Wednesday, December 8, 2010

Game 34: The Faery Tale Adventure: Book 1 (1987)


Faery Tale Adventure is definitely not a famous CRPG. Barton doesn't mention it. It's Wikipedia entry is barely more than a stub. Its manual exists only as a text file on the Lemon Amiga site. And yet, after a few hours of play, I find it very promising. Its graphics and sound are quite good for the era; it features an original story; and it has a very intuitive top-down screen that (as Wikipedia notes) anticipates Ultima VII by several years.

And it has a cool storybook graphic.

The setup is as follows: The peaceful kingdom of Holm has fallen into dark times. Ogres and goblins maraud the land. A magic talisman is stolen from the village of Tambry by an evil sorcerer and his undead army; without its protection, the village comes under constant attack. The mayor sends the Master at Arms to beg the king's assistance, but the Master soon returns, fatally wounded, with the news that the king's daughter has been kidnapped, and the necromancer threatens to kill her unless the king submits to his will. The land's champion, the Red Knight, is missing and feared dead.

It's not all about your village, you know.

With his last gasp, the Master at Arms charges his three sons--the brave Julian, the cunning Phillip, and the bookish Kevin--to fulfill the prophecies of the seer Malbareth, find a series of magic artifacts, defeat the necromancer in his stronghold, and recover the village's talisman.

You start the game playing Julian, and frankly I don't know how and when you switch to the other brothers. In true CRPG fashion, I looted the houses of my fellow townsfolk, finding various magic items and sundries, before attempting to leave the town.

I never claimed to be a hero.

Gameplay is from a top-down perspective. The interface is smooth and continuously scrolling--the first isometric live-action game that I've played so far, which ought to give Faery Tale Adventure some bonus points. The game uses the mouse, although (unlike Dungeon Master) there are analogous keyboard commands to every mouse command, and I find the keyboard much more intuitive.


The lower left corner narrates your actions in the past-tense, as if it's part of a (very boring) story, in keeping with the "faery tale" theme. Under the narration are your vital statistics: bravery (battle skill), luck (affects chance of being resurrected after death by a "good fairy"), kindness (helps in communication), vitality (hit points), and wealth (gold).

After looting Tambry, I headed out the front gates and was promptly slain by a passing skeleton. As the manual promised might happen, a fairy glided along and resurrected me.

An inauspicious beginning.

My second trip out was a little more promising, as I quickly dispatched two ogres and looted their bodies. Combat is a little unexciting. Essentially, you wield a weapon (all I can afford right now is a dirk) and press the number pad key corresponding to the direction of your foe, repeatedly, until one of you dies.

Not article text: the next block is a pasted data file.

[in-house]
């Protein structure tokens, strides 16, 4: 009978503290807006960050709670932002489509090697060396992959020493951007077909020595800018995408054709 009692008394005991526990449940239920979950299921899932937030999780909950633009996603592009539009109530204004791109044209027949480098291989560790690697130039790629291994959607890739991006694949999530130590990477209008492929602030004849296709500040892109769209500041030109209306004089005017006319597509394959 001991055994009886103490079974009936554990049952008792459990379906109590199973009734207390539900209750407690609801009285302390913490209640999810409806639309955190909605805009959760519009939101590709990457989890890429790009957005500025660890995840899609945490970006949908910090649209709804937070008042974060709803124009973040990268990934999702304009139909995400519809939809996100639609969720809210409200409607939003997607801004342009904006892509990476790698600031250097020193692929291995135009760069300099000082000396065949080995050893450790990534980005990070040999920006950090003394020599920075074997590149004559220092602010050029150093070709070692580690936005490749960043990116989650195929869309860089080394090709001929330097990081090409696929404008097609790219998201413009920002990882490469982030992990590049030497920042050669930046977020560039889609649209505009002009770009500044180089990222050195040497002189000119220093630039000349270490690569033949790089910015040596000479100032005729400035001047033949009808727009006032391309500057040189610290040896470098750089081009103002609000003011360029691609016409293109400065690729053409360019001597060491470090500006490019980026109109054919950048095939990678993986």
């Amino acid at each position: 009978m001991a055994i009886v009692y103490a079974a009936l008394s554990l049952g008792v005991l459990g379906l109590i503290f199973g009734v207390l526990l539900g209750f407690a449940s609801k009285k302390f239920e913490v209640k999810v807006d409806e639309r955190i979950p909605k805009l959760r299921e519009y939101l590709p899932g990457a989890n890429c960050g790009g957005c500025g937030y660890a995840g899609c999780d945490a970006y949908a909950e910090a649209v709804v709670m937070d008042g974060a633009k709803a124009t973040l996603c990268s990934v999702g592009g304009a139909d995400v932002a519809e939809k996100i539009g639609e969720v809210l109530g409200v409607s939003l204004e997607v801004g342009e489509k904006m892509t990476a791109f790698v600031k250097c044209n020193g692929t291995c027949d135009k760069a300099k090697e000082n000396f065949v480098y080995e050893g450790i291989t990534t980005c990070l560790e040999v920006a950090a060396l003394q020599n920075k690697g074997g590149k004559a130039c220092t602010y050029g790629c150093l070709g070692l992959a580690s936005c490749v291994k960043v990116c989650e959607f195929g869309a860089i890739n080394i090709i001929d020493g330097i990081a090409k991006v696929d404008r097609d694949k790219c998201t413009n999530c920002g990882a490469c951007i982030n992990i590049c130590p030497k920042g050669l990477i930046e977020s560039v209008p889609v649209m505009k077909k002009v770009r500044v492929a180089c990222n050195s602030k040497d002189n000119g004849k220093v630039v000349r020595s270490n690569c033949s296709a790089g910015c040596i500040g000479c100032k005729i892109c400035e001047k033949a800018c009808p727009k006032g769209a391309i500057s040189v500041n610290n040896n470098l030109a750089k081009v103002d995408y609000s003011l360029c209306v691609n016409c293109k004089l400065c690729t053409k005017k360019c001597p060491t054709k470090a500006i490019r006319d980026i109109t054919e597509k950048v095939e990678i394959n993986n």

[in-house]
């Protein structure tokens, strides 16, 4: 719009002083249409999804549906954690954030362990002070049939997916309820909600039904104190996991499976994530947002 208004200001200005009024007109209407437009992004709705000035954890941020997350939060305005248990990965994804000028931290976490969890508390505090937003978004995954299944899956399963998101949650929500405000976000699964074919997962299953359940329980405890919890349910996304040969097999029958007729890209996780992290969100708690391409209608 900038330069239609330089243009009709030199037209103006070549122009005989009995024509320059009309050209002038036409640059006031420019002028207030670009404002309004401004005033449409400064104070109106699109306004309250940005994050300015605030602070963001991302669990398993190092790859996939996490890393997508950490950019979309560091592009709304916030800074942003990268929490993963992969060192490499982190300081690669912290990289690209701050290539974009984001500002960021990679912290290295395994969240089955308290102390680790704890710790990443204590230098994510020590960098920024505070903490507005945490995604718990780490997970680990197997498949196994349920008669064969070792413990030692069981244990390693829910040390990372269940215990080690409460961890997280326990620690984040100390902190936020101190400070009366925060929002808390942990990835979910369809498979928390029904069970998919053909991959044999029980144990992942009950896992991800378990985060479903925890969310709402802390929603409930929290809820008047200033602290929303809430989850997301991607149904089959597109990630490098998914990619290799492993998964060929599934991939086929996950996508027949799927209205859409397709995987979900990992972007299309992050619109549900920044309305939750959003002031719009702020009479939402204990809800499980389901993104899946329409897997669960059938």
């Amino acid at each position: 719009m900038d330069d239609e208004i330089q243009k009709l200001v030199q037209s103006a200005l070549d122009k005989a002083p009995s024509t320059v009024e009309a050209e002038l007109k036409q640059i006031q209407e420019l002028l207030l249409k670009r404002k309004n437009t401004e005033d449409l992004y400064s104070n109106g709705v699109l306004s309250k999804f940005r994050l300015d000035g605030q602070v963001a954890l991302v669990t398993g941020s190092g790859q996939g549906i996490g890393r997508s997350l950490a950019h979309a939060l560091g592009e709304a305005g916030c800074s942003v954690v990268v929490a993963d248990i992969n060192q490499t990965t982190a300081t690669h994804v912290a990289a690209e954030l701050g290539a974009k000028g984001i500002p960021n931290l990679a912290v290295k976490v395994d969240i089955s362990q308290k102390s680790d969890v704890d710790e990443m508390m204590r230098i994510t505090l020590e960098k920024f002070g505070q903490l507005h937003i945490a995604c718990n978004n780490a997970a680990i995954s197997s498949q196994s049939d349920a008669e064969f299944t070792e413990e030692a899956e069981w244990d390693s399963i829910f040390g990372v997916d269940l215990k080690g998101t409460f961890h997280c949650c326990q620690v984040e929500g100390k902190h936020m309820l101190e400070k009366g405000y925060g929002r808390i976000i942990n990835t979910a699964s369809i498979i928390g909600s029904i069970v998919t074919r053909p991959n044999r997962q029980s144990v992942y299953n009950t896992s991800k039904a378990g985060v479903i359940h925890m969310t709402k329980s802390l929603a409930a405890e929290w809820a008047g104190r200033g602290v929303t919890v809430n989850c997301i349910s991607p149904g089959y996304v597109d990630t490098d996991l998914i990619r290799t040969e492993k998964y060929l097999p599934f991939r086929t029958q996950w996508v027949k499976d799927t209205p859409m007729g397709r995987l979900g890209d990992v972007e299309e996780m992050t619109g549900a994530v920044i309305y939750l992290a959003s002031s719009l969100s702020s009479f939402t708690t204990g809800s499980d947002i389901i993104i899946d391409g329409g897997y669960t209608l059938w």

I noticed that my "bravery" went up two points after defeating the ogres, so this is perhaps how your character develops. There's no other suggestion of levels or experience points in the game. I'm not yet sure how to develop luck, kindness, or (maximum) vitality.

As for other discoveries: it appears that there are chests sitting around in the wilderness to plunder; there are various magic items (totems, skulls, orbs) with various properties I have to figure out on my own; my vitality increases as I wait around; and when night falls in the game, the screen darkens.

Holm at night.

The biggest gameplay mysteries I have is if there's any way to rest or wait. The innkeeper/shopkeeper asks if I want to stay the night, but I can't figure out any command that lets me do that.

So far, The Faery Tale Adventure seems slight but intriguing. I'll give it a few more days and see how it develops.

23 comments:

  1. It's probably more of a "beginner CRPG". Lots of running, many stereotypes, more or less easy fights, lots of running, interface not too complicated, colorful but ultimately simple scenery and did I mention lots of running?
    Played it on the Amiga back then and I remember the graphics to be very smooth and the audio to be tolerable.
    I thought it had a nice atmosphere, though. Not too epic - rather a bit rural...

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  2. I used to have this for the Amiga. It's lost quite a bit in the conversion to pc in terms of graphics and sound. I don't think the gameplay is very complex but I seem to remember the map is quite large. I quite enjoyed just wandering around the nice scenery and finding new special locations.

    Might be wrong but I think you get to play the other brothers when you die.

    I always thought the game was reasonably popular and it seems to have been converted to the SNES as well (videos on YouTube).

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  3. Yes, you play the brothers one after another if you die.

    I never could stand the thought of having to finish a "fairy tale" with one of the brothers dead so I reloaded when necessary to have a happy family reunion at the end.

    Come to think of it...while I remember some locations quite vividly I don't remember the ending at all...

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  4. I never finished it, but even with the limited gameplay options and rather sparsely populated world, I had some fun exploring. I think it was one of the first (and biggest) open-world games I encountered - which doesn't really fit the novice CRPG premise that well.

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  5. Man that font looks annoying, that's all the opinions I have on this game, having never heard of nor experienced it.

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  6. I played this on the Amiga as well - never finished it though. I remember the map being huge, and the areas distinct and interesting enough that when you reached an important area, if felt significant and different.

    I sure hope you stick it out and finish this one - with lots of updates and video. One of the real gems from my early years and one I'd love to play again.

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  7. I always wanted to try this game, but never got around to it.

    The action RPG that really survived into this modern era where most RPGs are action RPGs was Ys (PC port is like 89-90. Its had a ton of remakes since with another due in February IIRC.).

    The other early ones like this one, the Dreamforge SSI titles and the later Questron Engine games all mostly disappeared from everyone's radar.